Searching for mechanisms of synchrony in spatially structured gamebird populations

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Abstract

1. Time series data on five species of gamebird from the Dolomitic Alps were used to examine the relative importance of dispersal and common stochastic events in causing synchrony between spatially structured populations. 2. Cross-correlation analysis of detrended time series was used to describe the spatial pattern of fluctuations in abundance, while standardized time series were used to describe both fluctuations and the trend in abundance. There were large variations in synchrony both within and between species and only weak negative relationships with distance. 3. Species in neighboring habitats were more likely to be in synchrony than species separated by several habitats. Species with similar density-dependent structure were more likely to be in synchrony. 4. In order to estimate the relative importance of dispersal and environmental stochasticity, we modelled the spatial dynamics of each species using two different approaches. First, we used estimating functions and bootstrapping of time series data to calculate the relative importance of dispersal and stochastic effects for each species. Second, we estimated the intensity of environmental stochasticity from climatic records during the breeding season and then modelled the dispersal rate and dispersal distance for each species. The two models exhibited similar results for rock ptarmigan, black grouse, hazel grouse and rock partridge, while contrasting patterns were observed for capercaillie. 5. The results suggest that environmental stochasticity plays the dominant role in synchronizing the fluctuations of these galliform species, although there will also be some dispersal between populations.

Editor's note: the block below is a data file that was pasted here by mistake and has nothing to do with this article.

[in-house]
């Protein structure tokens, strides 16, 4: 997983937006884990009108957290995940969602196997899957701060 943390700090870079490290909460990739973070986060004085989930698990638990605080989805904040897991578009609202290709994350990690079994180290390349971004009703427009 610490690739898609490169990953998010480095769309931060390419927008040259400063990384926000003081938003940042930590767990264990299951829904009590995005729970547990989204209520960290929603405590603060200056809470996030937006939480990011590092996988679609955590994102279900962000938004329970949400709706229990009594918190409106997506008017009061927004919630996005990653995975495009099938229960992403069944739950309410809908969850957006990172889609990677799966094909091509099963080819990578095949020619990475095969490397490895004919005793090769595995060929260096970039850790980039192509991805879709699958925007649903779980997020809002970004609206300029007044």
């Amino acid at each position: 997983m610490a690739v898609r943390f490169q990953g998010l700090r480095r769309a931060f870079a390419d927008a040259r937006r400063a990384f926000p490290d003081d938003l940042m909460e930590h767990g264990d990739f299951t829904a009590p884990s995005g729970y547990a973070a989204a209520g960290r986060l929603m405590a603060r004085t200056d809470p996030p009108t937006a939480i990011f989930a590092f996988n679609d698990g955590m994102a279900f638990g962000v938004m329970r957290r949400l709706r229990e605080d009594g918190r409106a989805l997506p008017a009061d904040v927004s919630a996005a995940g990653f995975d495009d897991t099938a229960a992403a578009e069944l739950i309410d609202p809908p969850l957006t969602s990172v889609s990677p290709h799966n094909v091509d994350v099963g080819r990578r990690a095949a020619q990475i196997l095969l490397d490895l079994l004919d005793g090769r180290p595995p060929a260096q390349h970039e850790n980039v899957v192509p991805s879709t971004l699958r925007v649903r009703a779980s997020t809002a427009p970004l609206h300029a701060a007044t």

Original languageEnglish (US)
Pages (from-to)620-638
Number of pages19
JournalJournal of Animal Ecology
Volume69
Issue number4
DOIs
StatePublished - Jul 2000

All Science Journal Classification (ASJC) codes

  • Ecology, Evolution, Behavior and Systematics
  • Animal Science and Zoology

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